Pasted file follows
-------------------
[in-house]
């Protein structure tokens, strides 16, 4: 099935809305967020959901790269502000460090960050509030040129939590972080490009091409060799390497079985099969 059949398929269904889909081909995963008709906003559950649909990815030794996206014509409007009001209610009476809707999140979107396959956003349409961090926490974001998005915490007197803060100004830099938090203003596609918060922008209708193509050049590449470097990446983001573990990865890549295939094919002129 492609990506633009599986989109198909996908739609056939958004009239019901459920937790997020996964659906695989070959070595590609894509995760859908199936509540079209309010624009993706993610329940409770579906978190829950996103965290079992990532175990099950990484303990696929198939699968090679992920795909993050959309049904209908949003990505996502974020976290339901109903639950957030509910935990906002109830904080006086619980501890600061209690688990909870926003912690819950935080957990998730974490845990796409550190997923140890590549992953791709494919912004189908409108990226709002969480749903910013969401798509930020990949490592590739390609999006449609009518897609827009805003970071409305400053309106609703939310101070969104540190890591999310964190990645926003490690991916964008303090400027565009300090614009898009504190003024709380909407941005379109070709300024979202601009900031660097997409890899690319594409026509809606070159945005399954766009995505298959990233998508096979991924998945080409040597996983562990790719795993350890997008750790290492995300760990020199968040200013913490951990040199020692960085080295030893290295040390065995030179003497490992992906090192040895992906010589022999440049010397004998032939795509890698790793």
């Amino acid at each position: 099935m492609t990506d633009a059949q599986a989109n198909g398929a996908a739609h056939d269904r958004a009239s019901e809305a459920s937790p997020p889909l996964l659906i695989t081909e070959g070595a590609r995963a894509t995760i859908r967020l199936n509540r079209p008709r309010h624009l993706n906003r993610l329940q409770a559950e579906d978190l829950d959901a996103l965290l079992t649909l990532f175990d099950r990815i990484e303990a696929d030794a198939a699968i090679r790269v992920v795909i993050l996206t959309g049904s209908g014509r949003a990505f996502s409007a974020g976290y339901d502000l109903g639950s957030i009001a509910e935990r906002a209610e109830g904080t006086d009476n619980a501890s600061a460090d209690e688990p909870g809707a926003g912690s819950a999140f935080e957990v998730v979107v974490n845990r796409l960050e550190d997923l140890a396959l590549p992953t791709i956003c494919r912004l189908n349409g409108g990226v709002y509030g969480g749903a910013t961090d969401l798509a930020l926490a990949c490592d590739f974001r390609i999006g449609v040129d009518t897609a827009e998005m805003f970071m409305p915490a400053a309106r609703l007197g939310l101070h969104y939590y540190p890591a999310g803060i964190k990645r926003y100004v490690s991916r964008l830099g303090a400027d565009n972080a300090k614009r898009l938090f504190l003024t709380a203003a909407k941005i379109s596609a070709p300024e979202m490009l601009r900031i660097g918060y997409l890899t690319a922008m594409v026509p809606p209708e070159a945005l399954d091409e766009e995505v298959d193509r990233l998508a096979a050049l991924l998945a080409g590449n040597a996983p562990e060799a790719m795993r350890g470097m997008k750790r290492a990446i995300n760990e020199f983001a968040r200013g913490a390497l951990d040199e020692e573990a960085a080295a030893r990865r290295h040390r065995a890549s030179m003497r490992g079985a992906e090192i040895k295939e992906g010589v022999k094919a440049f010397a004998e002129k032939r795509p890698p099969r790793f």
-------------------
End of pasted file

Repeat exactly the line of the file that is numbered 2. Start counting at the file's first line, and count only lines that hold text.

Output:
């Protein structure tokens, strides 16, 4: 099935809305967020959901790269502000460090960050509030040129939590972080490009091409060799390497079985099969 059949398929269904889909081909995963008709906003559950649909990815030794996206014509409007009001209610009476809707999140979107396959956003349409961090926490974001998005915490007197803060100004830099938090203003596609918060922008209708193509050049590449470097990446983001573990990865890549295939094919002129 492609990506633009599986989109198909996908739609056939958004009239019901459920937790997020996964659906695989070959070595590609894509995760859908199936509540079209309010624009993706993610329940409770579906978190829950996103965290079992990532175990099950990484303990696929198939699968090679992920795909993050959309049904209908949003990505996502974020976290339901109903639950957030509910935990906002109830904080006086619980501890600061209690688990909870926003912690819950935080957990998730974490845990796409550190997923140890590549992953791709494919912004189908409108990226709002969480749903910013969401798509930020990949490592590739390609999006449609009518897609827009805003970071409305400053309106609703939310101070969104540190890591999310964190990645926003490690991916964008303090400027565009300090614009898009504190003024709380909407941005379109070709300024979202601009900031660097997409890899690319594409026509809606070159945005399954766009995505298959990233998508096979991924998945080409040597996983562990790719795993350890997008750790290492995300760990020199968040200013913490951990040199020692960085080295030893290295040390065995030179003497490992992906090192040895992906010589022999440049010397004998032939795509890698790793």